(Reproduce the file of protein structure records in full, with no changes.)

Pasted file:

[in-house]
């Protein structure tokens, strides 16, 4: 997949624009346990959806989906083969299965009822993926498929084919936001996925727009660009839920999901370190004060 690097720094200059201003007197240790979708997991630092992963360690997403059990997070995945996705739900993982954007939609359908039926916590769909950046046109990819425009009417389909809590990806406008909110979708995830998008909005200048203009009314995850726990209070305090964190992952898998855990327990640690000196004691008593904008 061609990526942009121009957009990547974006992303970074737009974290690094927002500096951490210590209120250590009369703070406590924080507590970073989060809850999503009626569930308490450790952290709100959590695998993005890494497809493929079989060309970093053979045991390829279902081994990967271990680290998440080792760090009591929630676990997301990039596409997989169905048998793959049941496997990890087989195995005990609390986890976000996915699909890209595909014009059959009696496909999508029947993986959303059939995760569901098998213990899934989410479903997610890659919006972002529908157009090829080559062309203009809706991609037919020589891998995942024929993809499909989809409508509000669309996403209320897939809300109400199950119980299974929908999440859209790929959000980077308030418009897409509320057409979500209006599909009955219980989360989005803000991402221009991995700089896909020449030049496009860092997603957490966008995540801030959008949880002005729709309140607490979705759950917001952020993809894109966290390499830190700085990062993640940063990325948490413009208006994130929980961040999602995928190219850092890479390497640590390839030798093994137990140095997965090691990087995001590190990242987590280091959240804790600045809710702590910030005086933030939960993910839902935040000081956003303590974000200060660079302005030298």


[in-house]
């Protein structure tokens, strides 16, 4: 997949624009346990959806989906083969299965009822993926498929084919936001996925727009660009839920999901370190004060 690097720094200059201003007197240790979708997991630092992963360690997403059990997070995945996705739900993982954007939609359908039926916590769909950046046109990819425009009417389909809590990806406008909110979708995830998008909005200048203009009314995850726990209070305090964190992952898998855990327990640690000196004691008593904008 061609990526942009121009957009990547974006992303970074737009974290690094927002500096951490210590209120250590009369703070406590924080507590970073989060809850999503009626569930308490450790952290709100959590695998993005890494497809493929079989060309970093053979045991390829279902081994990967271990680290998440080792760090009591929630676990997301990039596409997989169905048998793959049941496997990890087989195995005990609390986890976000996915699909890209595909014009059959009696496909999508029947993986959303059939995760569901098998213990899934989410479903997610890659919006972002529908157009090829080559062309203009809706991609037919020589891998995942024929993809499909989809409508509000669309996403209320897939809300109400199950119980299974929908999440859209790929959000980077308030418009897409509320057409979500209006599909009955219980989360989005803000991402221009991995700089896909020449030049496009860092997603957490966008995540801030959008949880002005729709309140607490979705759950917001952020993809894109966290390499830190700085990062993640940063990325948490413009208006994130929980961040999602995928190219850092890479390497640590390839030798093994137990140095997965090691990087995001590190990242987590280091959240804790600045809710702590910030005086933030939960993910839902935040000081956003303590974000200060660079302005030298």